University Graduate Employment and Turnover Within Three Years

Employee Turnover Intention

Turnover intention means the tendency of workers to leave their jobs in order to discover more advantageous job opportunities (March & Simon, 1958). As a rule, it is caused by dissatisfaction with working conditions and precedes actual turnover. Researchers note that among the factors influencing the turnover intention may be financial conditions, the complexity of work, incentive measures of enterprises, an expectation of future development, pleasure, and even gender and age. There are many theoretical models that attempt to explain and predict the phenomenon of turnover through the use of many variables and factors. For instance, March and Simon Model considers employees’ satisfaction with their jobs and their estimation of the likelihood of inter-firm mobility. At the same time, the Extended Mobley model takes into account many additional variables including enterprise, environment, and individual.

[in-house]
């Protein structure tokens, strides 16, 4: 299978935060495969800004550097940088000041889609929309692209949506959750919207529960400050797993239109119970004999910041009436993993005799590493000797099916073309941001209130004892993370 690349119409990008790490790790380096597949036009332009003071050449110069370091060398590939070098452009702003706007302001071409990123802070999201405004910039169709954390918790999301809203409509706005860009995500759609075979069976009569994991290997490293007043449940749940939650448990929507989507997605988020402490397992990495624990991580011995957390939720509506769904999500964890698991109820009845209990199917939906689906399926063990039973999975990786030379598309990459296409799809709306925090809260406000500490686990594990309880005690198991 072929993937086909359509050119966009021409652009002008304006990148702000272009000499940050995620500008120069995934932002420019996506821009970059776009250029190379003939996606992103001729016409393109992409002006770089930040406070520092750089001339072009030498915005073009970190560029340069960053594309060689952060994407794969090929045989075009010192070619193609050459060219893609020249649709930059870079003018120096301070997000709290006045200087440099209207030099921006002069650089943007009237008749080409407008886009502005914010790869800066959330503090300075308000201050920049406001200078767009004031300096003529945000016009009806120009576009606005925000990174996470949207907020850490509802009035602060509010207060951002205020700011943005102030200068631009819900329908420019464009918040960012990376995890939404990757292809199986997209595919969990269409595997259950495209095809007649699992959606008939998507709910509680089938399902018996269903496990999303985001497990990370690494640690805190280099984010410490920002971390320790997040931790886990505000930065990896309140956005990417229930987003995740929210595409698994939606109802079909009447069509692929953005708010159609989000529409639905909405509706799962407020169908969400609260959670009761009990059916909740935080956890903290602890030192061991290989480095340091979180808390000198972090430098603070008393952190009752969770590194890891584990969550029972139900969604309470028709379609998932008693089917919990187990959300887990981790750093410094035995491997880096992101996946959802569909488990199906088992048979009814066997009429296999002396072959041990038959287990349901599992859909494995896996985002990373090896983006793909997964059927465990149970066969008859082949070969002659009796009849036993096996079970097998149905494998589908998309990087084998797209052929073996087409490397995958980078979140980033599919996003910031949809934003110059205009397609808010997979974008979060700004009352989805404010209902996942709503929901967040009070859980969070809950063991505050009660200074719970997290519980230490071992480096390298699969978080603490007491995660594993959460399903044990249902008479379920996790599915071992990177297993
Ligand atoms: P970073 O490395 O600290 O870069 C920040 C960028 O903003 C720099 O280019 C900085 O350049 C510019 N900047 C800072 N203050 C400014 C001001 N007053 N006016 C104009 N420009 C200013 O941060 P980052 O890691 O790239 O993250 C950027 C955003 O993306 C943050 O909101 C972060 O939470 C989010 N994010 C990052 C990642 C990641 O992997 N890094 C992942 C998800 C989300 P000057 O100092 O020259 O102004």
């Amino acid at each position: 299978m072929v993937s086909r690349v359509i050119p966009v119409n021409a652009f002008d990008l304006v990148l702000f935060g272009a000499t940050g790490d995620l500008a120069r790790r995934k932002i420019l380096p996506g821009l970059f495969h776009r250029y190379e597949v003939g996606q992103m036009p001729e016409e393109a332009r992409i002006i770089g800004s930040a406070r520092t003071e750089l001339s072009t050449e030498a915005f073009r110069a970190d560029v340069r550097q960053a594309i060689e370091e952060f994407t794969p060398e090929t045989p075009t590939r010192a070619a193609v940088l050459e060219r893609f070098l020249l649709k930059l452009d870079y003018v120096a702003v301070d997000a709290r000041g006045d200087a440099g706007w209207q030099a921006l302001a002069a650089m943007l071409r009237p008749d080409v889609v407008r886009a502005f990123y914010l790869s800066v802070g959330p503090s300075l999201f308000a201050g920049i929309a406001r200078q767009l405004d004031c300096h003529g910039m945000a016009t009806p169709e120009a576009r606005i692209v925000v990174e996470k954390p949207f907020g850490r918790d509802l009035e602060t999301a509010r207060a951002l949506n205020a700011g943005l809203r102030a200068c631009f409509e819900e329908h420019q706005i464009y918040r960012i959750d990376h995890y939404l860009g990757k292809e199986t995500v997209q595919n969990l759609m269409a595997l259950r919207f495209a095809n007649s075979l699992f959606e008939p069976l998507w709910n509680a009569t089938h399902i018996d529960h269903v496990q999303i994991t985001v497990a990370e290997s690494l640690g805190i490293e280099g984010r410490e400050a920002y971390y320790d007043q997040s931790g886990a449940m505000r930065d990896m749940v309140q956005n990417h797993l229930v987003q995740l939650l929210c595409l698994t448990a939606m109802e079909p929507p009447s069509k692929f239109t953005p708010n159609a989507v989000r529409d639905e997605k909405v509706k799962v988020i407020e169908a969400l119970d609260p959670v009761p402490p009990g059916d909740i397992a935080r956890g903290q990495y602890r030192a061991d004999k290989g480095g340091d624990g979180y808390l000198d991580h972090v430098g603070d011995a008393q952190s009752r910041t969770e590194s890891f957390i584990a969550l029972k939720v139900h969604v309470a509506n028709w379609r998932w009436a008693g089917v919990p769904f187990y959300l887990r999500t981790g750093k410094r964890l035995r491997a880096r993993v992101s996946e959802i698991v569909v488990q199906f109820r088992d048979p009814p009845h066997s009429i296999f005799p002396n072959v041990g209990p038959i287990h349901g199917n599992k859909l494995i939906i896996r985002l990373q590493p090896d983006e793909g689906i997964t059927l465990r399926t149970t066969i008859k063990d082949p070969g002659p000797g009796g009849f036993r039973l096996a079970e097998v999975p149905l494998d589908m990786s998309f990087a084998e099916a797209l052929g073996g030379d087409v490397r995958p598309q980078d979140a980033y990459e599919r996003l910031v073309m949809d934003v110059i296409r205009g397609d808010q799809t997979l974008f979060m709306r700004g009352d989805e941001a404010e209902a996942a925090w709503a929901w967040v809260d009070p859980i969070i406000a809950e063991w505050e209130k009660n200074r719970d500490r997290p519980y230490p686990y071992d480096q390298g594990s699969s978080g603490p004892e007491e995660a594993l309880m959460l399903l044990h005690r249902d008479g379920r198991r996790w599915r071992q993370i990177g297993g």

Trust is a significant concept related to staff productivity, but various researchers interpret it according to highly different approaches. At the same time, a significant number of definitions include the concepts of risk and vulnerability (Stahl et.al, 2006).

For example, Mayer et al. (1995) define trust as the willingness of a party to be vulnerable to the actions of another party based on the expectation that the other will perform a particular action important to the trustor. In addition, some researchers distinguish between affective trust and cognitive trust, where the former is a consequence of subjective perceptions and impressions and the latter is based on rational judgment (McAllister, 1995). Accordingly, this study examines both the emotional and cognitive employee trust in relation to employment security and turnover intention.